“What this means for cellular operators is that it is important for them to focus on putting trust into their network, recognizing that if subscribers don’t trust the charges that are made against their bills or the applications they are downloading, mobile operators are going to become no more than a bit pipe….Whereas, if they take advantage of their relationship with the subscriber, they have an opportunity to act as a guarantor within the mobile network, so that subscribers know that the sites they are accessing and the applications they are downloading are legitimate and that they are protected from exploitation of their privacy or credit”, Maclachlan said.
Mobile operators can turn the mobile security threats into a revenue source by serving as a network guarantor, he added.
Palmer Township employees prohibited from using cell phones while driving Published: Monday, February 07, 2011, 8:56 PM Updated: Monday, February 07, 2011, 9:44 PM By Colin McEvoy | The Express-Times
Follow Share Email Print Express-Times File Photo | DAN CLERICOA Palmer Township public works vehicle in December 2010. Under a new township policy, employees will not be permitted to use cell phones while driving equipment like this.Palmer Township employees will no longer be permitted to use mobile phones while operating township vehicles.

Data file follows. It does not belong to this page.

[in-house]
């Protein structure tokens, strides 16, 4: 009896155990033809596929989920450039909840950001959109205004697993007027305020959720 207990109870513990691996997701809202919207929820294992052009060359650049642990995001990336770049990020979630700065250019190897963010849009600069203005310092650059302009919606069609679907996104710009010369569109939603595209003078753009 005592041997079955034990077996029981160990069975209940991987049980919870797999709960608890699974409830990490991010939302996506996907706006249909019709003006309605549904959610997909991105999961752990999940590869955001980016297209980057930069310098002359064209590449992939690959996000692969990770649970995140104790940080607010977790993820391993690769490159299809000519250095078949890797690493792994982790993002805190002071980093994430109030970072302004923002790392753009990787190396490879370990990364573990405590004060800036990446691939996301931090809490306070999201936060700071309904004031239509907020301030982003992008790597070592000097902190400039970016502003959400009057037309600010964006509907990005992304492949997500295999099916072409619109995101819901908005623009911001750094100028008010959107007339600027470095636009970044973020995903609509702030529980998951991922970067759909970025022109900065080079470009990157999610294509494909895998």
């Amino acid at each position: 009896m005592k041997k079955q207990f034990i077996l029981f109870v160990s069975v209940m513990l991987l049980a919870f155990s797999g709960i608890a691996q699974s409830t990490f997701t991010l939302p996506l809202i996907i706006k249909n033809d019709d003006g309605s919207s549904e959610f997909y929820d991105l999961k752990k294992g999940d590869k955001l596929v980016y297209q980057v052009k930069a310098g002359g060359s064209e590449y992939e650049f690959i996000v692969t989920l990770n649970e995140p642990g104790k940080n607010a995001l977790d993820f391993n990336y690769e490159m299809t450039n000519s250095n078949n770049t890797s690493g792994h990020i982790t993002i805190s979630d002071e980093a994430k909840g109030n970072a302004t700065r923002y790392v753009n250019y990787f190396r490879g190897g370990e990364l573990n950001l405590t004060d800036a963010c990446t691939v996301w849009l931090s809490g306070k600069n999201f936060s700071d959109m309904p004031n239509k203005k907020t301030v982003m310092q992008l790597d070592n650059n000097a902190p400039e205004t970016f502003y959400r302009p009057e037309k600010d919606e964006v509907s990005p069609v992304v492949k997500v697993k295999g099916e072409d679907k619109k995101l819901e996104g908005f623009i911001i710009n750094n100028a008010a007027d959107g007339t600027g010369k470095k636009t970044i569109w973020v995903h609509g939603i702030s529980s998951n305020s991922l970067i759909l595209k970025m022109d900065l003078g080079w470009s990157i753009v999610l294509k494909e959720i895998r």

In a 4-0 vote tonight, supervisors approved a policy that will prohibit employees from using cell phones or wireless devices for voice, text or e-mail communication while driving during the course of their job.
“It’s pretty self-explanatory,” said township Manager Bob Anckaitis. “We probably should have passed this policy five years ago.”
The policy was brought forward by township police Chief Bruce Fretz, who said the township’s safety committee had been discussing it for about a year.
Fretz said the measure is meant to combat distracted driving, which he said is often the source of vehicular problems in the township.
“You can tell when you’re driving behind somebody on their phone just from the way they are driving,” he said. “It’s a major problem in our area.”
The policy makes exceptions for police radios that are hard-wired into the motor, as well as hands-free devices with single touch activation that do not require drivers to constantly touch or hold the device.
But beyond that, the policy will be enforced even for employees who often use cell phones as part of their jobs, including public works employees, road department workers, police officers and firefighters.
“They will have to pull over to the side of the road,” Anckaitis said.